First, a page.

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Funded Research

Targeting EGFR in NF1 mutant melanoma

Targeting EGFR in NF1 mutant melanoma

Targeting EGFR in NF1 mutant melanoma

Milad Ibrahim

Mentor Iman Osman, MD
Award Type Established Investigator Award
Institution New York University Grossman School of Medicine
Donor Support In honor of Richard Draeger

Melanoma can be classified according to TCGA into 4 genetic subtypes: BRAF, NRAS, NF1 mutants or triple wild type. A lot of research focused on BRAF and NRAS mutant melanoma and limited research was focused on understanding NF1 mutant melanoma despite having worse prognosis compared to all other melanoma subtypes. Our preliminary results from analyzing 33 melanoma cell lines that were isolated from patients, identified EGFR to be upregulated in NF1 mutant melanoma. Moreover, testing independent patients for their EGFR expression by histochemical analysis  showed similar results. This is a novel finding as EGFR is target in other cancer types like colorectal and lung cancer but not in melanoma. Our proposal aims at understanding the mechanism by which NF1 loss leads to EGFR activation and test if EGFR inhibition will prove a successful approach to be used as a treatment for NF1 mutant melanoma. This can lead to a fast transition to clinical use as EGFR inhibitors are already available and are used to treat other cancer types.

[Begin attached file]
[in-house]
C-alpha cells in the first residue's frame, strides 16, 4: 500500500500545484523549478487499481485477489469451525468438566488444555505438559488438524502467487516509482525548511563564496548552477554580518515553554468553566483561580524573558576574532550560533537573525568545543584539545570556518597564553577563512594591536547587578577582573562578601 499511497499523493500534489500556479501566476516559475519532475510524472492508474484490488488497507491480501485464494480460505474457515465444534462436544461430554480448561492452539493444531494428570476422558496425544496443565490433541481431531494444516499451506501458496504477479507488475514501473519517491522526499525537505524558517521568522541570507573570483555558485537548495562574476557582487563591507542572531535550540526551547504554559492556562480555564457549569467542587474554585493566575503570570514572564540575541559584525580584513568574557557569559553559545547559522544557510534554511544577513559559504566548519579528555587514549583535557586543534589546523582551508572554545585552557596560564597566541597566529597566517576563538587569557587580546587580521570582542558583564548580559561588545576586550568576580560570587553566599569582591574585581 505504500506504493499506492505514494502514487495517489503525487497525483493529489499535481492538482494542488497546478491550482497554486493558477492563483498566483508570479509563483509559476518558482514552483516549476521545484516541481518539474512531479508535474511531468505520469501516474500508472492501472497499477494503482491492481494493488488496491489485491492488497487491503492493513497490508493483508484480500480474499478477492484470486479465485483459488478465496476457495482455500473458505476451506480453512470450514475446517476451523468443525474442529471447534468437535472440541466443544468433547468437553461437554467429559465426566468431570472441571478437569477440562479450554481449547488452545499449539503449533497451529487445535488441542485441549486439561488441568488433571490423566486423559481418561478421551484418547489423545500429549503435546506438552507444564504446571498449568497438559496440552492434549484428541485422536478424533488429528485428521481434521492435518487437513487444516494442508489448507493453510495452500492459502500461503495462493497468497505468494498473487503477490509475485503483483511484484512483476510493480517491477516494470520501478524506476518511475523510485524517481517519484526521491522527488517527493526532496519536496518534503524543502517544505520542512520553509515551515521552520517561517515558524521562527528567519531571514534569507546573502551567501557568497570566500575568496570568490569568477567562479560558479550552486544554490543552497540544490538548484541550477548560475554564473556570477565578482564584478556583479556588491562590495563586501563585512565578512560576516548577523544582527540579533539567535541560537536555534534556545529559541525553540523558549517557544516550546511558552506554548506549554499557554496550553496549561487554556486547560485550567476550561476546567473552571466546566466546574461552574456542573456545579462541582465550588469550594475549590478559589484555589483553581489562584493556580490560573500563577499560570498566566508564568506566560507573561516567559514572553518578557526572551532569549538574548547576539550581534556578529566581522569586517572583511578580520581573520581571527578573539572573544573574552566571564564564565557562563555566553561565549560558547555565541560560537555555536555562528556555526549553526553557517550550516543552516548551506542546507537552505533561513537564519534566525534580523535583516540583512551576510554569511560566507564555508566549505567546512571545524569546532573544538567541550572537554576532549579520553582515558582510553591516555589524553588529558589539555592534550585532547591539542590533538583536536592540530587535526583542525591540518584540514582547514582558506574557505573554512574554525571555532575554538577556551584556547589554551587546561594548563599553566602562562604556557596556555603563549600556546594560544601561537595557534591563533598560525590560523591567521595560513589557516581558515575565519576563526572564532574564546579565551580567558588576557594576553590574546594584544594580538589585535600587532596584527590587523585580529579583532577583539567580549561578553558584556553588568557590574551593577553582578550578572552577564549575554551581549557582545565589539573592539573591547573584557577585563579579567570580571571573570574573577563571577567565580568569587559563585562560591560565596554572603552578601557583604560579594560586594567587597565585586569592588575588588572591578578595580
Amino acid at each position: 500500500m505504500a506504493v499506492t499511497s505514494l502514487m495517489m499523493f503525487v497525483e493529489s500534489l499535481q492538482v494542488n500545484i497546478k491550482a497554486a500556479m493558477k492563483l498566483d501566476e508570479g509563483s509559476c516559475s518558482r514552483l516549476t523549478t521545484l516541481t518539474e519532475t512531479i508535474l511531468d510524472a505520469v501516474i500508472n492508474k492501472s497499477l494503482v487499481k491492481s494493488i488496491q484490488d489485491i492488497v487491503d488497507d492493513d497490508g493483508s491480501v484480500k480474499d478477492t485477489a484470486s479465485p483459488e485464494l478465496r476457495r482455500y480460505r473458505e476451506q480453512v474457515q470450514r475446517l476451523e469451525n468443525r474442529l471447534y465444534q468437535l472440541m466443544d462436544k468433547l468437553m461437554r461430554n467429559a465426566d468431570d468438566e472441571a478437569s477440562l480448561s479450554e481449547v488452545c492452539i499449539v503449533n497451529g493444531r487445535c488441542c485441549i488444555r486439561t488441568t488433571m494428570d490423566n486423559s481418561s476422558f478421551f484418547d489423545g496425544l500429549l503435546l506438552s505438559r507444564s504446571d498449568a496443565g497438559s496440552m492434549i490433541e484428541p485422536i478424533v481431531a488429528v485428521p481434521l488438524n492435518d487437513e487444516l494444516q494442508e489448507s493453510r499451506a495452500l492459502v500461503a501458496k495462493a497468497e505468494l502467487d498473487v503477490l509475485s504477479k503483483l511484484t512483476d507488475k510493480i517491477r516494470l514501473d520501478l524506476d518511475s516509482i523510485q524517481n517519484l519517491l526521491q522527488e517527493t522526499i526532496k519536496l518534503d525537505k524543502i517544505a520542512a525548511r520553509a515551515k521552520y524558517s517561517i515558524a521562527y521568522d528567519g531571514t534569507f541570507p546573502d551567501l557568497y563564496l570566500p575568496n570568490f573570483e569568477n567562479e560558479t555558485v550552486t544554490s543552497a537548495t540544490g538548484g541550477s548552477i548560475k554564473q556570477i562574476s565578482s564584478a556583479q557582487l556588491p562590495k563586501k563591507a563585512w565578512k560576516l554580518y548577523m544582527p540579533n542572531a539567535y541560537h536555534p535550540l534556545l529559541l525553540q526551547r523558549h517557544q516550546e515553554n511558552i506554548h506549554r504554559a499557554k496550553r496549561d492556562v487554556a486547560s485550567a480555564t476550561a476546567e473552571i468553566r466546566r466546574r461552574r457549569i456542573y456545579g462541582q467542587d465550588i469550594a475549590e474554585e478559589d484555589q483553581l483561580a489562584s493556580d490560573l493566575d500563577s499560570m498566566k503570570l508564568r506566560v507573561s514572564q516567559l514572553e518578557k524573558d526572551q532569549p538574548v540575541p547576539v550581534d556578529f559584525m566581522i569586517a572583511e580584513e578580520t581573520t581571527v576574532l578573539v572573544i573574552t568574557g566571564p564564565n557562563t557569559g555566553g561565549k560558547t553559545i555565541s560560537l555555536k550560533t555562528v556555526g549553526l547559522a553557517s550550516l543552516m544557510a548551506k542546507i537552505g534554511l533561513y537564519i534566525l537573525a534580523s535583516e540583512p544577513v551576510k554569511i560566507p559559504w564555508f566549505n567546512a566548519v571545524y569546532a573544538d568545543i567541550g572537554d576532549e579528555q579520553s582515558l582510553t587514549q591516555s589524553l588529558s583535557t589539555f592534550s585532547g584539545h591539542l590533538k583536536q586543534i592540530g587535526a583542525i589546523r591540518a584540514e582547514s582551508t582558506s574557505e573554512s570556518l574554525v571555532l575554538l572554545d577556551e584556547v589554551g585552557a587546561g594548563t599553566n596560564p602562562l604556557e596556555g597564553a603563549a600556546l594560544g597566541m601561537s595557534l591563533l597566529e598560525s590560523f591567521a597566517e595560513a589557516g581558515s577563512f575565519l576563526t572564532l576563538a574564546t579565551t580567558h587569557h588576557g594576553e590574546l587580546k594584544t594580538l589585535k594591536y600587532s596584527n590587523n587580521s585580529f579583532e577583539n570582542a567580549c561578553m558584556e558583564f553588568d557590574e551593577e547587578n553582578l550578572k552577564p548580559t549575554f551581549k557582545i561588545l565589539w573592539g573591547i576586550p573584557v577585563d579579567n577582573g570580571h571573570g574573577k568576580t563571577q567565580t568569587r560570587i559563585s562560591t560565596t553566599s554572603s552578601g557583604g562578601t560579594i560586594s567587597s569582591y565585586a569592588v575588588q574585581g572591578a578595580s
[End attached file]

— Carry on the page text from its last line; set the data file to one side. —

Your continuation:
Predictors of Nodal Metastases in Pediatric Melanomas

Predictors of Nodal Metastases in Pediatric Melanomas

Predictors of Nodal Metastases in Pediatric Melanomas

Kevin Nguyen

Mentor Zachary Zinn
Award Type Established Investigator Award
Institution West Virginia University Research Corporation